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4

nslookup, dig, and host are tools for querying DNS name servers. If your configuration is not provided by a name server (like the information given in /etc/hosts) those tools will not show them, because they directly ask the name server. If you want to check that the "usual" resolution is working (i.e. the way specified in /etc/nsswitch.conf) you can use ...


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It looks to me like your code is adding a semicolon to the end of the nameserver line; don't do that.


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The "proper" way to do this would be to add a CNAME record on your local DNS server (that's what handles the conversion from hostnames like "mycompany" to IP addresses like 192.168.5.25). That way, you could point all DNS queries for "mycompany" to "xxx.yyy.local" (assuming "xxx.yyy.local" actually has a valid DNS A record pointing to 192.168.5.25 -- if it ...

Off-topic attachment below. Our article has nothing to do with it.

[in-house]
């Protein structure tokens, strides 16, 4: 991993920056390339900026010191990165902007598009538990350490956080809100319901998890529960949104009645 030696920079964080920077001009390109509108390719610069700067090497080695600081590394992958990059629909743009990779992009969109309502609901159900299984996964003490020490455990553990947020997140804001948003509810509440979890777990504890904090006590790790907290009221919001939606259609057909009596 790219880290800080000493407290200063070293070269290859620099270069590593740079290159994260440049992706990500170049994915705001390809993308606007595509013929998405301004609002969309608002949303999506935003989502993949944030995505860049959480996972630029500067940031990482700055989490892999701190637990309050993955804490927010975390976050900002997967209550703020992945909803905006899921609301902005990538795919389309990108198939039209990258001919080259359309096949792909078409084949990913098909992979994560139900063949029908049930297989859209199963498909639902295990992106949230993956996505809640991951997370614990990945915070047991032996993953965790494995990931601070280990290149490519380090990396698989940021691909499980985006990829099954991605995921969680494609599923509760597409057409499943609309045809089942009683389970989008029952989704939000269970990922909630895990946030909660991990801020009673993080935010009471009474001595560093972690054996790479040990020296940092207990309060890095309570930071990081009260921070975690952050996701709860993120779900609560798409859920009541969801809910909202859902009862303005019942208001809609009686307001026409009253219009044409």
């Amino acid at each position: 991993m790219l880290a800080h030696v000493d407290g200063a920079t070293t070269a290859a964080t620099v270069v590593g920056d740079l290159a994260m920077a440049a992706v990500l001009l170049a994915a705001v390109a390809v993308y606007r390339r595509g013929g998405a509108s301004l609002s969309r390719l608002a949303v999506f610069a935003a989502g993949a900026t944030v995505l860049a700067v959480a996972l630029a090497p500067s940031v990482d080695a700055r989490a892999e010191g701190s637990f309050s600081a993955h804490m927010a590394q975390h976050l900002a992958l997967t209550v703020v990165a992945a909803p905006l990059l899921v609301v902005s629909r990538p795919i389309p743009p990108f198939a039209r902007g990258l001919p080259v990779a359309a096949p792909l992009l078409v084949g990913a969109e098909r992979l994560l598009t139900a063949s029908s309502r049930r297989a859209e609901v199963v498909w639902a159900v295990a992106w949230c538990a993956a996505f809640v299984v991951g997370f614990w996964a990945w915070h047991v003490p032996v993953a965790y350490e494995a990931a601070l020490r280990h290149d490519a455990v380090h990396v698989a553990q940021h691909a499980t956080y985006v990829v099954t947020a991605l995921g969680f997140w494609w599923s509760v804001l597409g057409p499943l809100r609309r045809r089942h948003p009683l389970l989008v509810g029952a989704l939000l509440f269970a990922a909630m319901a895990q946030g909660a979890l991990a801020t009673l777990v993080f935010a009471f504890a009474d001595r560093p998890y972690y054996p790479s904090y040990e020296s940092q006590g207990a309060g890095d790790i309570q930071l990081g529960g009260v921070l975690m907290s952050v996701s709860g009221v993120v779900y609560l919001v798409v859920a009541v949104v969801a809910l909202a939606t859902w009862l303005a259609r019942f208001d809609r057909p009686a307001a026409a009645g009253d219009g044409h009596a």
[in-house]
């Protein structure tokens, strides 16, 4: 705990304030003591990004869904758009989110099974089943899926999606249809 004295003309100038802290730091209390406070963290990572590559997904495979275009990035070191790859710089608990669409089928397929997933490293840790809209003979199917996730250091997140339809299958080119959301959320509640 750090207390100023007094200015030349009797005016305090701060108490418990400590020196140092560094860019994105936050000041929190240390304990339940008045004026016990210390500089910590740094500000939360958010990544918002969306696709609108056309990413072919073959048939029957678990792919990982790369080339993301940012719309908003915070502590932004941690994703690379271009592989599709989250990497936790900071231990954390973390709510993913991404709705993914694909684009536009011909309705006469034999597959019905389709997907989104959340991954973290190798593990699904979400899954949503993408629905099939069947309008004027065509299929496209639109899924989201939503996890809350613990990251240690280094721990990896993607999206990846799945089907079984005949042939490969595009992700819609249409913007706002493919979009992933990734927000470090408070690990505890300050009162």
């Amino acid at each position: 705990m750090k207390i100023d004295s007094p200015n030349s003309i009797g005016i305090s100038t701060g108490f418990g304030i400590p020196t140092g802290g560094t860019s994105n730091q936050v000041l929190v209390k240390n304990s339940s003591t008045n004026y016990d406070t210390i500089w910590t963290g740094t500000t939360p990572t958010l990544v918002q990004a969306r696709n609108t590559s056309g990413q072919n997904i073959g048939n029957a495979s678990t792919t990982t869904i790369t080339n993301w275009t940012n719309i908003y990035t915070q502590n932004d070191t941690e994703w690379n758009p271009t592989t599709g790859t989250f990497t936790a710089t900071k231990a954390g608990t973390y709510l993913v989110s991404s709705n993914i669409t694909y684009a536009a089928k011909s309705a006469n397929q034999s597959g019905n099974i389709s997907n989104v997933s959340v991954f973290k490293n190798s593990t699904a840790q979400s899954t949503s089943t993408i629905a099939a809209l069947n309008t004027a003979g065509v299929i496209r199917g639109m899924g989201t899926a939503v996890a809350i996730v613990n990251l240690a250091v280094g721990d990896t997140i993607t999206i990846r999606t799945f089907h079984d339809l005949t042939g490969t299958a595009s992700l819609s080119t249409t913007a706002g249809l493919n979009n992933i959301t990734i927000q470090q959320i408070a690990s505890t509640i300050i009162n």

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You need to have forwarding enabled on your internal DNS server. You say it has no access to the Internet; I would move it to somewhere else on your network so that it does have access. Failing that, add the external names to your internal DNS.


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Thanks to @ott-- Solution was changing: f6option6 code 6 = string; to: option f6option6 code 6 = array of ip-address;


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One solution might be to temporarily change the order of the nameservers in /etc/resolv.conf Another approach is to iterate through the nameservers and use them seperately: while read IP do echo "Testing nameserver ${IP}" nslookup google.com ${IP} done < <(grep nameserver /etc/resolv.conf| awk '(FNR != 2) {print $2;}')



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